The original idea behind starting crypto currencies was that the value of the currencies issued by the governments was controlled by their central banks. You may have hard-earned and deposited Rs one lakh in a bank. But the Government could have increased the inflation and real value of your deposit could be reduced to, say, Rs 90,000. Crypto currency was made to keep the value of one’s money outside the control of the government. Indeed it is true that the value of crypto currency is not in the hands of the central banks. However, the computers in which the crypto currencies are made and stored are located in some country and are under the control of that government. Most crypto currency enthusiasts are located in China. Thus, the Chinese Government can, therefore, seize the computers and the value of the currency will evaporate in a few minutes.
The intricacy of the Sudoku puzzles increases with every puzzle that is solved. We may now have a Sudoku puzzle of 2000 lines and 2000 rows. It would not be possible to solve such puzzles manually. Therefore, Bitcoin enthusiasts have established “factories” to solve these puzzles. Large computers are installed in these factories that try to solve the most complicated Sudoku puzzles set by the master computer. They consume huge amounts of electricity in the process. These “businesspersons” make investment in computers and electricity and get returns in the Bitcoins that they win. The manufacture of Bitcoins uses electricity just as the Reserve Bank of India uses paper and ink to print notes. The first problem in crypto currencies, therefore, is the huge use of electricity—which is a burden on our environment. We using electricity to solve puzzles that have no tangible use.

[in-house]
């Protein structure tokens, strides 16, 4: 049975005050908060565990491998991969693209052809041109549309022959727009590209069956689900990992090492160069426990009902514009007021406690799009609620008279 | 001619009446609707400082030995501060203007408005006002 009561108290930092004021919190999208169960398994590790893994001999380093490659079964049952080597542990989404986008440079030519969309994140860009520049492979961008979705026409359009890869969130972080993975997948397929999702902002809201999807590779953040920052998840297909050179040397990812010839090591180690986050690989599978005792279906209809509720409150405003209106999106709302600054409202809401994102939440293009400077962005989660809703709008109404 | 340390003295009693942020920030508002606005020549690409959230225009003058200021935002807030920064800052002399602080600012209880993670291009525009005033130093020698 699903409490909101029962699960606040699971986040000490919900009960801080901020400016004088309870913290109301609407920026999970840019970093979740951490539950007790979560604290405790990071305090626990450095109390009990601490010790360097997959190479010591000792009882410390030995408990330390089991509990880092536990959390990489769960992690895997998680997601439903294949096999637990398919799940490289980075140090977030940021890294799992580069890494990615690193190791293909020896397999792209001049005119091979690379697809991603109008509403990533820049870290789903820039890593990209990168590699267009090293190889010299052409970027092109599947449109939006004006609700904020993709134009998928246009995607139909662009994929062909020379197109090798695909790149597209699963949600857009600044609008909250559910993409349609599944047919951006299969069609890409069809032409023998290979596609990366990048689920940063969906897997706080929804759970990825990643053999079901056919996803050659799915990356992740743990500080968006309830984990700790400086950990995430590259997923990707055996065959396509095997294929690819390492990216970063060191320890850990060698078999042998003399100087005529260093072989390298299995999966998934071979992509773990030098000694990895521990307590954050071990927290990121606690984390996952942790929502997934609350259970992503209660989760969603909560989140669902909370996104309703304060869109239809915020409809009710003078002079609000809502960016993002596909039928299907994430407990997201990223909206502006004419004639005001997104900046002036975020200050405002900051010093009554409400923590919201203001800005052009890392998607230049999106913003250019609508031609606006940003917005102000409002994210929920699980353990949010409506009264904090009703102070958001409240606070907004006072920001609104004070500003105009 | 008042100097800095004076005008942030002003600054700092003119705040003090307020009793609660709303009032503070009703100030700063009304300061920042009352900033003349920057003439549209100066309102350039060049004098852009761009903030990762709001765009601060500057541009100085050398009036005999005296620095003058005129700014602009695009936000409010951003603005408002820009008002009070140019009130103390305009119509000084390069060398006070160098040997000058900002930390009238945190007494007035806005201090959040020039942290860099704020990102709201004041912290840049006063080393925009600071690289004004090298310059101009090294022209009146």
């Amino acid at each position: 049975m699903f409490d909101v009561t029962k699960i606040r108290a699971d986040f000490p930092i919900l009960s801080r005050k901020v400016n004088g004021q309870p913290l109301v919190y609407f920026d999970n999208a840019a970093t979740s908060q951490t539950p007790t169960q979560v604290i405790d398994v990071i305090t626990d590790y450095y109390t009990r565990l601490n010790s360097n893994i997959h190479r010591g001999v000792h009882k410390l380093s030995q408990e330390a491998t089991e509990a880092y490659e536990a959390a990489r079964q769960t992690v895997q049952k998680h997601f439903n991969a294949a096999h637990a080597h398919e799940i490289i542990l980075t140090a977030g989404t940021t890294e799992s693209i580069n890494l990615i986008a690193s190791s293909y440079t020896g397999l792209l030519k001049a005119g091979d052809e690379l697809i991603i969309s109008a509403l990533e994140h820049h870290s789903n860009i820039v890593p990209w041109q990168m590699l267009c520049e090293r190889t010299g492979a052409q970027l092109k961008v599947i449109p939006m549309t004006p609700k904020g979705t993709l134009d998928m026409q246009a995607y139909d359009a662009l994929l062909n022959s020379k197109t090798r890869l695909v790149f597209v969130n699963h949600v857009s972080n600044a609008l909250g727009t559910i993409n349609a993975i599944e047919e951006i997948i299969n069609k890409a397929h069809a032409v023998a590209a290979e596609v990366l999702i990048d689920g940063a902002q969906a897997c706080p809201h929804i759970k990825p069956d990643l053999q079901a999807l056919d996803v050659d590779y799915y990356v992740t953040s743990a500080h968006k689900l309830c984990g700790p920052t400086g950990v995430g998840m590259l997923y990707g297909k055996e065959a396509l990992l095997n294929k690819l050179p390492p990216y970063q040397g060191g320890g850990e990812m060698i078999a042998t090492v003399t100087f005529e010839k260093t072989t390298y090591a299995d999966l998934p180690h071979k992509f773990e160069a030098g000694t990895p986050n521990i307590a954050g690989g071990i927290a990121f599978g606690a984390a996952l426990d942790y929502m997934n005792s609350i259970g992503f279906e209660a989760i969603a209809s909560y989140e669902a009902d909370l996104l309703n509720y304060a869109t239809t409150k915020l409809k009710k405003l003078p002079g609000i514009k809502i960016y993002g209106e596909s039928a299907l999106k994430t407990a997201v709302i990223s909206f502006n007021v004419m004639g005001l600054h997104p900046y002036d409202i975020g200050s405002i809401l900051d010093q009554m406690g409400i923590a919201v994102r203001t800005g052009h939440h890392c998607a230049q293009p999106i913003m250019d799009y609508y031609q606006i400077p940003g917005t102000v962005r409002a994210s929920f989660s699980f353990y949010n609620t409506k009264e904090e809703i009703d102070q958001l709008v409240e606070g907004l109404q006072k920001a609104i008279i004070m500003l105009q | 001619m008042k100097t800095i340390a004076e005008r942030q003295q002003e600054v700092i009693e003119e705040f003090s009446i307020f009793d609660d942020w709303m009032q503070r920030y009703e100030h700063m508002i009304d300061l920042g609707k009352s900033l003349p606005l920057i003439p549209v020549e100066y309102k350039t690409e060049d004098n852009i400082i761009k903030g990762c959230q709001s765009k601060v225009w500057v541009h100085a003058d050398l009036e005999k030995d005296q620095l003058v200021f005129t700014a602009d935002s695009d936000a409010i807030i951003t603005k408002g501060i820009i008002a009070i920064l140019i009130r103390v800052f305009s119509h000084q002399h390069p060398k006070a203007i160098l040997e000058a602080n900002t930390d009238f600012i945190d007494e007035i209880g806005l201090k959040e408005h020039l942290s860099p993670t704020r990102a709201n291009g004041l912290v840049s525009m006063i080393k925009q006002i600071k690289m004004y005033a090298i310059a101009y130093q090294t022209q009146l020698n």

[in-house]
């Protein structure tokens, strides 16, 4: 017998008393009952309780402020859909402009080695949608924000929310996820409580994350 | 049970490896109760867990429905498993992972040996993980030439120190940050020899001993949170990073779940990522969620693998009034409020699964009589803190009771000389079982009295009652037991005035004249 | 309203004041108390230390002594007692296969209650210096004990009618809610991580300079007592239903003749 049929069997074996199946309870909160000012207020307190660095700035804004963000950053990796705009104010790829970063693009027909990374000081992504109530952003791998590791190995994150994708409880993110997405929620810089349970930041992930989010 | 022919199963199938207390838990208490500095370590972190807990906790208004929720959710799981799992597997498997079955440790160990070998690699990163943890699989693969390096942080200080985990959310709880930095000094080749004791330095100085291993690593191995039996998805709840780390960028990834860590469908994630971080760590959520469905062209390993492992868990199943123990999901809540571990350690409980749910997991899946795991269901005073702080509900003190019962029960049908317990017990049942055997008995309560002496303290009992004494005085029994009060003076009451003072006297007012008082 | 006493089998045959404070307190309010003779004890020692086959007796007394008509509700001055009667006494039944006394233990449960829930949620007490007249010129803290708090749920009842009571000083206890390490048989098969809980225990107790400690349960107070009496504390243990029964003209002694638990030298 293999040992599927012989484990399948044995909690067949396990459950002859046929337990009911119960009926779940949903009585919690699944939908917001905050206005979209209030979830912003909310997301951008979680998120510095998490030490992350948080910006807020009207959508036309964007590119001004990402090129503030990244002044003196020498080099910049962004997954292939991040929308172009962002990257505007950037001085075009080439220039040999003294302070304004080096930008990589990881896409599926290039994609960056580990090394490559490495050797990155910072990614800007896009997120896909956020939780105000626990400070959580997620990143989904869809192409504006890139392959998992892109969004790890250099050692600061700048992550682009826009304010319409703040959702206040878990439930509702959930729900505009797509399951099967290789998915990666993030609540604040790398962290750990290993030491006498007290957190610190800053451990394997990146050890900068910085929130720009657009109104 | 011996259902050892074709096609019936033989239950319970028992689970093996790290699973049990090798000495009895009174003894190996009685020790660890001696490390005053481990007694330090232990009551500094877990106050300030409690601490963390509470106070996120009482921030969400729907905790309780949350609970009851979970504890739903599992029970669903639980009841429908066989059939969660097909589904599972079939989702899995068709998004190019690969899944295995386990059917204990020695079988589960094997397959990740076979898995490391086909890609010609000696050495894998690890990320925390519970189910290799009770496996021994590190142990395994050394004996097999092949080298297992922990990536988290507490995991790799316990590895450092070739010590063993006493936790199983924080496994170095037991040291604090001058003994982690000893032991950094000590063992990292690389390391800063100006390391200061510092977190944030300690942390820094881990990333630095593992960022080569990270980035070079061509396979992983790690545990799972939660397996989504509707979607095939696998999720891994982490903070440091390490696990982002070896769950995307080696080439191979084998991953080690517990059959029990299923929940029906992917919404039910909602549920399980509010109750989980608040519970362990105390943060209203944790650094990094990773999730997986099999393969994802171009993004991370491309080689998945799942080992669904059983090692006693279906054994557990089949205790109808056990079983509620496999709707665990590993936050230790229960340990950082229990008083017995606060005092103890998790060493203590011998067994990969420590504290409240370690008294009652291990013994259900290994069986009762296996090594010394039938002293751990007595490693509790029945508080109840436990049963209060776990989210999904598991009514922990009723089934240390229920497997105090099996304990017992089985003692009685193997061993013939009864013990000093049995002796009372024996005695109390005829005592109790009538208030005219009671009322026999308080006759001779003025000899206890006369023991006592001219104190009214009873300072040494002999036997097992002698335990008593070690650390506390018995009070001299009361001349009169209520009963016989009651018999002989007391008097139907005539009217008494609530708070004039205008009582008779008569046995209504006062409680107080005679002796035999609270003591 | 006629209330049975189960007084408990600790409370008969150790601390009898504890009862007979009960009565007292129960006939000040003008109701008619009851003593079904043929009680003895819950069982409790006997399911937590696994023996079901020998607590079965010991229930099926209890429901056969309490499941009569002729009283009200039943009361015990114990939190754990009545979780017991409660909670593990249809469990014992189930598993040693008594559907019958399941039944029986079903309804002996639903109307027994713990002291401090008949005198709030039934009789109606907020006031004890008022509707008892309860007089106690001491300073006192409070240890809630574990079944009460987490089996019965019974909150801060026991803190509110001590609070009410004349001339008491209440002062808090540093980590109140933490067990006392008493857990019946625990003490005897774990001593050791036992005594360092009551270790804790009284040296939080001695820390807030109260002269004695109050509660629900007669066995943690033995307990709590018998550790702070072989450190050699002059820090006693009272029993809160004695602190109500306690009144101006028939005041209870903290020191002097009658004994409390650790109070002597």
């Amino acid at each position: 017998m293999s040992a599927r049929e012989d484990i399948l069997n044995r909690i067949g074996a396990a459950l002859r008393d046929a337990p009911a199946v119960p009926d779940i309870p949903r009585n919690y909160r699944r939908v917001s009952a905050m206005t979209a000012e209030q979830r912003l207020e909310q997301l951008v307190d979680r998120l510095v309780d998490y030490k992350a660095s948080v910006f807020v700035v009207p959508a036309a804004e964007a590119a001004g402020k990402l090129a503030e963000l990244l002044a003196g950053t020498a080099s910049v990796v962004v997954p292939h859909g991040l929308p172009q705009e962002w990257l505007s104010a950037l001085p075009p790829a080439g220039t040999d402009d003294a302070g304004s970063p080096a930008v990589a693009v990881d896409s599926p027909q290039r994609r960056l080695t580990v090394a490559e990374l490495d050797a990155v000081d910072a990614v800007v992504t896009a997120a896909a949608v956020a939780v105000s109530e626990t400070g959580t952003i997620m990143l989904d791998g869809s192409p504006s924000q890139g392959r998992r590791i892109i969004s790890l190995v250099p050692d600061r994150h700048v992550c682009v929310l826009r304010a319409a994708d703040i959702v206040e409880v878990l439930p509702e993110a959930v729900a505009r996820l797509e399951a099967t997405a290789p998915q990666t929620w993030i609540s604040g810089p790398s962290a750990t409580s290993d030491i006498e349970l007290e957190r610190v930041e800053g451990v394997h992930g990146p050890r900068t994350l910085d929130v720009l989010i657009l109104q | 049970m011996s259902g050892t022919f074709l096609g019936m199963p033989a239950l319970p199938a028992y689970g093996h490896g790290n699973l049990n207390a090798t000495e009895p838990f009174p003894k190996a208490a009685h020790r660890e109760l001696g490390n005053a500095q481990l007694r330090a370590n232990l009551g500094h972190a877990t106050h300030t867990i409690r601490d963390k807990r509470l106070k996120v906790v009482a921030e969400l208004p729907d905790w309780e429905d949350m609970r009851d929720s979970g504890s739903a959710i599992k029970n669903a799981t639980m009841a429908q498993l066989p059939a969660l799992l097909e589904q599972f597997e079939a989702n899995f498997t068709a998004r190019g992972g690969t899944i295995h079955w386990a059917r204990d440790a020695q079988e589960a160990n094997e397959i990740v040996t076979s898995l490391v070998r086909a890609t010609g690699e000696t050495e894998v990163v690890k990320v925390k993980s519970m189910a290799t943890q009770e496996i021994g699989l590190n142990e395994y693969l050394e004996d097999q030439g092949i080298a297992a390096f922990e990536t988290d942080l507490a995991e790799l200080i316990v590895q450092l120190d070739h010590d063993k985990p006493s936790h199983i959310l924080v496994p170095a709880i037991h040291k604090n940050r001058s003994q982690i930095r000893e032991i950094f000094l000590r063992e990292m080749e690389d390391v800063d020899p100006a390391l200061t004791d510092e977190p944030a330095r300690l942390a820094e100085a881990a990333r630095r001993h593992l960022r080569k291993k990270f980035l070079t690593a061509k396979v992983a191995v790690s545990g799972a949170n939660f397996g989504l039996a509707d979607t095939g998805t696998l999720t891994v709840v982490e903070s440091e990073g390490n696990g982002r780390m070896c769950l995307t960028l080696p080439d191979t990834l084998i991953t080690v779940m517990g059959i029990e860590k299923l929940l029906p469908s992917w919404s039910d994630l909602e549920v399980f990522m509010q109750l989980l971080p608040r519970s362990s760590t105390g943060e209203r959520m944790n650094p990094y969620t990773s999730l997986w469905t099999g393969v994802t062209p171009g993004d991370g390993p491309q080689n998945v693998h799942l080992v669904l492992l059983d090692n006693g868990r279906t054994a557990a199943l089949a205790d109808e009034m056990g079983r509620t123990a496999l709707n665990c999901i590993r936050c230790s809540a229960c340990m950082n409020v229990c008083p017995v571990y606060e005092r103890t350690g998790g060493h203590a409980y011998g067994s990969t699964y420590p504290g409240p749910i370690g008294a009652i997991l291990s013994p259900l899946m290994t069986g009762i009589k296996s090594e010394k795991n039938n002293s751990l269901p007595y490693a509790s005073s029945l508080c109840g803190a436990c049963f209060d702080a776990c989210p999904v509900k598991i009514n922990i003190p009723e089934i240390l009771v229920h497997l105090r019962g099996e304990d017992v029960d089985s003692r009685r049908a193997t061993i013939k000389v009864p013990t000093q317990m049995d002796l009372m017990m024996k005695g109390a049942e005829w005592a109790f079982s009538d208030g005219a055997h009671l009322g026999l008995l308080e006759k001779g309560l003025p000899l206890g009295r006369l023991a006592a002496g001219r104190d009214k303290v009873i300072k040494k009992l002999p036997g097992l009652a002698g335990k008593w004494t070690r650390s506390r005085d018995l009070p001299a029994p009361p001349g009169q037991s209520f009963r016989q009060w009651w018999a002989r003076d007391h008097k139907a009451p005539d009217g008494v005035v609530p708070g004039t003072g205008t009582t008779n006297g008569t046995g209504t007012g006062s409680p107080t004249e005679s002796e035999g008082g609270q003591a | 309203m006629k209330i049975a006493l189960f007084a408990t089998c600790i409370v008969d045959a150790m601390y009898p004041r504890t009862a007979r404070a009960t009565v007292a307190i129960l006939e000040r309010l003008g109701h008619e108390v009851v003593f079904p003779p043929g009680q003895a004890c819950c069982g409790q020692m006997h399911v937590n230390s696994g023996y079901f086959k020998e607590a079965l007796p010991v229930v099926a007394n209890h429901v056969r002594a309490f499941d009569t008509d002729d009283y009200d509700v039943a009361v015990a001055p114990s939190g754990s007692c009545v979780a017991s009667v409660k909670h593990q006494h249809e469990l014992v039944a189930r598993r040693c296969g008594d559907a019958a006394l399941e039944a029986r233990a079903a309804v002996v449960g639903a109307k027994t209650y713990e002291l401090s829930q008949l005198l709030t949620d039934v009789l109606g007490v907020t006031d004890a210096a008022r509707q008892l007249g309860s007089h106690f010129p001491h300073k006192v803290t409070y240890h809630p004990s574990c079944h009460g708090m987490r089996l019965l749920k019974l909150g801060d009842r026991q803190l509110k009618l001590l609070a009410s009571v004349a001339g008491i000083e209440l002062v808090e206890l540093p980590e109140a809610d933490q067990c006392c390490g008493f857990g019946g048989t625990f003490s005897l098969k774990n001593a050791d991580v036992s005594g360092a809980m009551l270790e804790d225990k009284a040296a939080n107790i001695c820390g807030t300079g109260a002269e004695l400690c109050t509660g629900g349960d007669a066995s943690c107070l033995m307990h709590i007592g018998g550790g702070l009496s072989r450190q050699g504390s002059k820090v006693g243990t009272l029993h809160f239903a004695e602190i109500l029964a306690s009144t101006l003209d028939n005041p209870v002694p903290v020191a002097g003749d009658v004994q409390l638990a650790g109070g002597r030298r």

The crypto currency is only a number though a very complicated one. Incidents have taken place that an owner’s computer crashed and the crypto currency number stored in it was lost forever. The Bitcoin was extinguished and the owner was put to loss as if he lost a diamond on the street. Hackers have also entered the owner’s computer and stolen the number and became the owner of the Bitcoin.
Most importantly, today criminals are seeking payments in crypto currencies. Recently the computers of the United States’ Colonial Oil Company were hacked. The hackers introduced a malware in the computer that could only be removed by the hackers. The company had to pay 5 million dollars or about Rs 40 crores in ransom to keep its pipelines running. Reportedly, the US Government has recovered one-half of the ransom. It is not clear how the recovery was made. Be that as it may, in the main, the ransom paid in crypto currency does not leave a visible trail of bank transactions or even the numbers printed on the currency notes that could be tracked by the police. It is believed that crime is increasing across the world because it is become easier to receive the ransom anonymously in crypto currencies.
These currencies are harmful for the environment because they consume resources like computers and electricity and do not produce tangible goods that could lead to social welfare. They are harmful for the society because they are leading to increase in crime. Lastly, its value is uncertain and can disappear anytime. Therefore, Governments across the world should ban the trade in crypto currencies. If banks do not recognize the currencies, then the owners would not be able to use that money for any useful purpose in the economy and this harmful game will die a natural death.
(The author is formerly Professor of Economics at IIM Bengaluru)